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Many people make significant job search mistakes and never even know about it. These blunders are easy to make…and can end up costing you thousands of dollars.Ford R. Myers, Career Coach, Speaker and Author of Get The Job You Want, Even When No One’s Hiring, reveals these top 10 mistakes, and explains how to avoid them.
“It is very easy for even the savviest of job seekers to make these mistakes. By learning how to navigate these potential pitfalls from the outset, your job search will be more productive and yield more positive results,” adds Myers.
Reprinted by permission of Ford R. Myers, a nationally-known Career Coach and author of “Get The Job You Want, Even When No One’s Hiring.” Download your free bonuses now at http://www.careerbookbonus.com.
In general, job postings and 'want ads' produce little value. However, it is also a mistake to ignore them altogether.
Some of the best chances for jobs from ads are in specialty trade publications and web sites of specific industries. Myers suggests spending no more than five per cent of your valuable time on public job postings.
Unsolicited resumes are considered garbage, scrap paper and wasted effort. Secretaries kill them, HR managers file them away, and hiring decision-makers pitch them.
Myers advocates abandoning this job search tactic completely.
Searching for companies with 'openings' is an obsolete job hunting method. The best jobs are never 'vacancies' or 'openings.'Rather, more than 40% of positions are created for the applicant, oftentimes at the interview.
The key is to shift your focus from 'openings' to 'opportunities' (which exist nearly everywhere).
Networking should be the primary focus of every job search. However, Myers finds that most people go about it the wrong way - by talking too much and asking for jobs.
The best networkers are listeners rather than talkers, have a clear agenda, and are not shy about asking for feedback and guidance. Remember that networking is more about giving than it is about taking.
Another key to a successful job search is to focus on finding the RIGHT job - not 'just any job.'
Critical factors to consider include satisfaction, growth potential, location, cultural fit, great co-workers, a pleasing environment and competitive compensation.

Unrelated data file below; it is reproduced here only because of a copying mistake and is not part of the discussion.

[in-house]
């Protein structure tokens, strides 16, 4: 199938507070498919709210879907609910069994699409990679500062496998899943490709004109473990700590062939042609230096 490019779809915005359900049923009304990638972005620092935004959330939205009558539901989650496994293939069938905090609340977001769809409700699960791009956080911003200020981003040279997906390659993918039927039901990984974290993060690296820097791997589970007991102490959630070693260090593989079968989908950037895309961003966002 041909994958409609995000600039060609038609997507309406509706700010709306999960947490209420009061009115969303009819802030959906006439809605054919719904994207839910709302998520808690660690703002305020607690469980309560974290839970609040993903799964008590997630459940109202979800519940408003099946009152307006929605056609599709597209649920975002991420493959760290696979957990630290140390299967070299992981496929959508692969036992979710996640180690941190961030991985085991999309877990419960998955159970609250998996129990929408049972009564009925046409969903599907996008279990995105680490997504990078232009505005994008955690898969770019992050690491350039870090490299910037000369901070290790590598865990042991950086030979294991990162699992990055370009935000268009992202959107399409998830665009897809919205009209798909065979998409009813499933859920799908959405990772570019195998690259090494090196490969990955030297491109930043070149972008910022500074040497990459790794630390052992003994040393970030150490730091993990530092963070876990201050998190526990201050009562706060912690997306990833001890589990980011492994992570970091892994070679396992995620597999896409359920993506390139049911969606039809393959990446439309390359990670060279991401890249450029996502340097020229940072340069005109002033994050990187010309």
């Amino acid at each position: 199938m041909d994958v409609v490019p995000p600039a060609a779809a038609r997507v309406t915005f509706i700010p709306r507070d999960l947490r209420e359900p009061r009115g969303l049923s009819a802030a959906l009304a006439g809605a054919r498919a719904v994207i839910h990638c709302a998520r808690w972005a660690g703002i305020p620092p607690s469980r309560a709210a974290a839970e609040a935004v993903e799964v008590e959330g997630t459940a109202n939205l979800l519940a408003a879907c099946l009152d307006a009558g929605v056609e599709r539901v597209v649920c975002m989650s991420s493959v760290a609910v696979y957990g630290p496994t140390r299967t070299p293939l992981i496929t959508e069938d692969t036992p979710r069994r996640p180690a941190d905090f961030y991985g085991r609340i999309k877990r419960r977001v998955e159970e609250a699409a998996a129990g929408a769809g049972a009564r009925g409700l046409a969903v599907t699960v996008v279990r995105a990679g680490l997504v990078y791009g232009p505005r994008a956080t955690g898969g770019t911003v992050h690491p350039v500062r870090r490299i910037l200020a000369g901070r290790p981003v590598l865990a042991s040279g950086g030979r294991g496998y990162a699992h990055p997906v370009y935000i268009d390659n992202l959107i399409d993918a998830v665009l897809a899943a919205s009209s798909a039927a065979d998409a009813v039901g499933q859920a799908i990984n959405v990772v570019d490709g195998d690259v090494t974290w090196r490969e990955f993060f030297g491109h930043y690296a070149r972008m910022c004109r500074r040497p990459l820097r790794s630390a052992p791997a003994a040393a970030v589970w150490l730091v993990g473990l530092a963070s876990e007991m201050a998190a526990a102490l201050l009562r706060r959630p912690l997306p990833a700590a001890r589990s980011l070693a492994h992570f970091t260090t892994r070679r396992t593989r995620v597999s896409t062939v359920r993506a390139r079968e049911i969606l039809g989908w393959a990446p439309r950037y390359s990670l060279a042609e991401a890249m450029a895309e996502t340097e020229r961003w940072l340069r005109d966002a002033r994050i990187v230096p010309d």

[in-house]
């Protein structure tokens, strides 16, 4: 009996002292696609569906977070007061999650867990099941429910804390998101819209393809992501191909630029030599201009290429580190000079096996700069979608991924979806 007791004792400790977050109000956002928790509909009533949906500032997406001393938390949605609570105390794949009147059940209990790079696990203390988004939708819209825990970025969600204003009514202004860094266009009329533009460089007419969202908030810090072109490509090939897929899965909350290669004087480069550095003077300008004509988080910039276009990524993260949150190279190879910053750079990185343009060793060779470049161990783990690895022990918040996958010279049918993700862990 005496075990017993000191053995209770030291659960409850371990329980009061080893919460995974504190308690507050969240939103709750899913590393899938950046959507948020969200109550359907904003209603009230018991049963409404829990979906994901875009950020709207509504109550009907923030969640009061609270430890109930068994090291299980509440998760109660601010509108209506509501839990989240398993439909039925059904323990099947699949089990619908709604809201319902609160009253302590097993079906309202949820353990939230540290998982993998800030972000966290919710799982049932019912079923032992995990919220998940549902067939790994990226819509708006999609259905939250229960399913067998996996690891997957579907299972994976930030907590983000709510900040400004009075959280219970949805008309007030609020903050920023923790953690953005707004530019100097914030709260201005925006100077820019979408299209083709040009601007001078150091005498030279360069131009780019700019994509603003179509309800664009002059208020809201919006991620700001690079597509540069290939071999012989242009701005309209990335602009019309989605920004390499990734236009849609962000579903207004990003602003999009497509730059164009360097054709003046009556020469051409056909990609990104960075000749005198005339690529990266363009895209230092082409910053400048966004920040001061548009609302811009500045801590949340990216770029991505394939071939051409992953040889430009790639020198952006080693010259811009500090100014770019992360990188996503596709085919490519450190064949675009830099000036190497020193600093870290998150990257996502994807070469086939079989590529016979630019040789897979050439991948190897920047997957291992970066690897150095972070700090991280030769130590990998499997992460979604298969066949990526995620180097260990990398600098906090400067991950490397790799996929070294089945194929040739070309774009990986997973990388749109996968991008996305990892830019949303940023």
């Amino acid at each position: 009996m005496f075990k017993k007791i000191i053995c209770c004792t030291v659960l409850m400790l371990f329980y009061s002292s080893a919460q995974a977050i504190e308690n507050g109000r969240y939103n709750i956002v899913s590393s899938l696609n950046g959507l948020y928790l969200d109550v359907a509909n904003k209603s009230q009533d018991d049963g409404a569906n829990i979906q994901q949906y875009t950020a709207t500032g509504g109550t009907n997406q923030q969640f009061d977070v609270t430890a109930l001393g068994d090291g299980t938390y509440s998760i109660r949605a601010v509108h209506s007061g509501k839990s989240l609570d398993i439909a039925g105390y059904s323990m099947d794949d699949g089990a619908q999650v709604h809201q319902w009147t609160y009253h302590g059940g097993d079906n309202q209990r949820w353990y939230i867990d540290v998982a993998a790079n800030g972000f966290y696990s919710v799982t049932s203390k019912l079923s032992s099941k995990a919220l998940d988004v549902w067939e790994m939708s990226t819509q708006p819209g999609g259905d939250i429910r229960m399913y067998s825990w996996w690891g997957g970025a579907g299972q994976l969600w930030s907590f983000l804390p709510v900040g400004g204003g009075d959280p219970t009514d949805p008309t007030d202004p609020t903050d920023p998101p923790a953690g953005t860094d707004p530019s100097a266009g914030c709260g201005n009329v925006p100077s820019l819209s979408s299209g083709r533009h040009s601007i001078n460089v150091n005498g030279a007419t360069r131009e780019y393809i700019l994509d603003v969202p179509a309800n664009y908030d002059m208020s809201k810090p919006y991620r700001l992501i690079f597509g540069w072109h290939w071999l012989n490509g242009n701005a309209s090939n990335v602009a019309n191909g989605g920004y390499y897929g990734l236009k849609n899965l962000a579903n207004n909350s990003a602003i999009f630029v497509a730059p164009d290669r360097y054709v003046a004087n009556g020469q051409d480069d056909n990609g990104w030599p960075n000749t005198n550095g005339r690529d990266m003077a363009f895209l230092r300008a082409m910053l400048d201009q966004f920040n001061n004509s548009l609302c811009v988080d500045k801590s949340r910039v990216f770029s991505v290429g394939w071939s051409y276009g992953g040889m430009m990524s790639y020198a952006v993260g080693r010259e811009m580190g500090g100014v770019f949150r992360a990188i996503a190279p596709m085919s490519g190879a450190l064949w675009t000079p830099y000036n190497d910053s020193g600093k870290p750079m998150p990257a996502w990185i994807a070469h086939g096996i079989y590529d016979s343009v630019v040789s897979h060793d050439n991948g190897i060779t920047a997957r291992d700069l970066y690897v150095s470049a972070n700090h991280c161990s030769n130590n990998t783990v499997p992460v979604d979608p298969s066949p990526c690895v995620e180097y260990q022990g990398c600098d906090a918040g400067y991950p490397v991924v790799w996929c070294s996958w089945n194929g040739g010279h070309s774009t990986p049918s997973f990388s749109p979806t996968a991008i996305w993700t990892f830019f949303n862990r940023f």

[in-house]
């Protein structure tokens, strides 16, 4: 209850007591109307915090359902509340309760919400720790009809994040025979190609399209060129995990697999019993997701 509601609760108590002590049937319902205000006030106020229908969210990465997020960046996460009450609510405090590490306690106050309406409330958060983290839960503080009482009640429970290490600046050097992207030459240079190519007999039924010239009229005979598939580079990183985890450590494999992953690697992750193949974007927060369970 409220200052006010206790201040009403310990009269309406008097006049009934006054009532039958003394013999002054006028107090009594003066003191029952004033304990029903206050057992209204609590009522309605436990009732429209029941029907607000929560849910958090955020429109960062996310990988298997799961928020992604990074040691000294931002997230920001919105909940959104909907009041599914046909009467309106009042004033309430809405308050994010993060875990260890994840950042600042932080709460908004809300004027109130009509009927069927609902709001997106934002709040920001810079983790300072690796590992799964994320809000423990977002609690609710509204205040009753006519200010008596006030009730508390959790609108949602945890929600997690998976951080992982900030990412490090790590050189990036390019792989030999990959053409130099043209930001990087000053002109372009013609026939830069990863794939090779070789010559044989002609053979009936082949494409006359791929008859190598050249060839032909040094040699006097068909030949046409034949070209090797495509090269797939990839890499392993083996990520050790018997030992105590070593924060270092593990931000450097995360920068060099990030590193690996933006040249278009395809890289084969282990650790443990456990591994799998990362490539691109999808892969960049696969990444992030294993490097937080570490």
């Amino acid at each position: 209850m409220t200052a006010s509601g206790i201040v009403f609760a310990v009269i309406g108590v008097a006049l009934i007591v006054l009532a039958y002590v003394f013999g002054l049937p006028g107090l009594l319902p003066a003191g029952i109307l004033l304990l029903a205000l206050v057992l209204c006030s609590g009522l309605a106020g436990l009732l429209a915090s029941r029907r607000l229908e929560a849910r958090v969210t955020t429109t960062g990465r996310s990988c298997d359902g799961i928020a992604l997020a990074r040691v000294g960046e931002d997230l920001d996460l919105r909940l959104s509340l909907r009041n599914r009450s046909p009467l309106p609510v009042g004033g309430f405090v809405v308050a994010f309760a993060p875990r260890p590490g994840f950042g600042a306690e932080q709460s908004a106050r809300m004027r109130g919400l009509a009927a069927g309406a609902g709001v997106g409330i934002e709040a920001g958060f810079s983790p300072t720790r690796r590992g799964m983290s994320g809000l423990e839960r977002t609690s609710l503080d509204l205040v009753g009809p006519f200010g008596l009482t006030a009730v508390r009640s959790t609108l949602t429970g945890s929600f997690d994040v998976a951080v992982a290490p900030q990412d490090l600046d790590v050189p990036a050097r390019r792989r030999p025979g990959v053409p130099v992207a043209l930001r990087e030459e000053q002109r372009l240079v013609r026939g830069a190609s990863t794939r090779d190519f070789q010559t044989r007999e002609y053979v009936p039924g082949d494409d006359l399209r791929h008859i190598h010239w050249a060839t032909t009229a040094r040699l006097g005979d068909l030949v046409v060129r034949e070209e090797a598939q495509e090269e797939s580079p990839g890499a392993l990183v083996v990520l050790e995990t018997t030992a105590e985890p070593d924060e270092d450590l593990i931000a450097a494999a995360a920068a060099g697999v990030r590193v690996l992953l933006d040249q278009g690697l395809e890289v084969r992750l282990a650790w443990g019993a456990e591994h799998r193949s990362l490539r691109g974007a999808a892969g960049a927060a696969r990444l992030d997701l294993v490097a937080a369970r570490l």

Most people spend more time planning a vacation than planning a job search.
Myers suggests the following tips to conduct a proper job search: a well-thought out methodology, daily solitude and planning, space in the home dedicated to the search, and a system for accountability.
You pay a mechanic to change your oil; an attorney to create an estate plan. Why would you not invest in professional help with your job search?
Career coaches provide objective guidance, help you 'think outside the box,'and provide a proven system for job search success. Many offer excellent advice on salary negotiations - often exceeding the job seeker's expectations.
Of course, it is best to conduct your own research and target the right companies yourself. Remember: only you can 'sell yourself' effectively and land a job.
However, Myers suggests working with a small selection of professional recruiters - they can serve an important role in your search. But you'll need to maintain control over the whole process.
When you boil it down, all job interviews are comprised of five basic elements: articulating your value, conveying your knowledge of the company, asking intelligent questions, negotiating compensation, and following-up.
Each of these items has to be practiced in advance so you can 'ace' the job interview. 'Winging it' just won't do!
You must research and assess your value in the marketplace before you attend a single interview. Never disclose your salary requirements - always get the employer to name the salary or range first.
The time to talk money is when the employer has made it clear that you are their top candidate, and after they make an offer.
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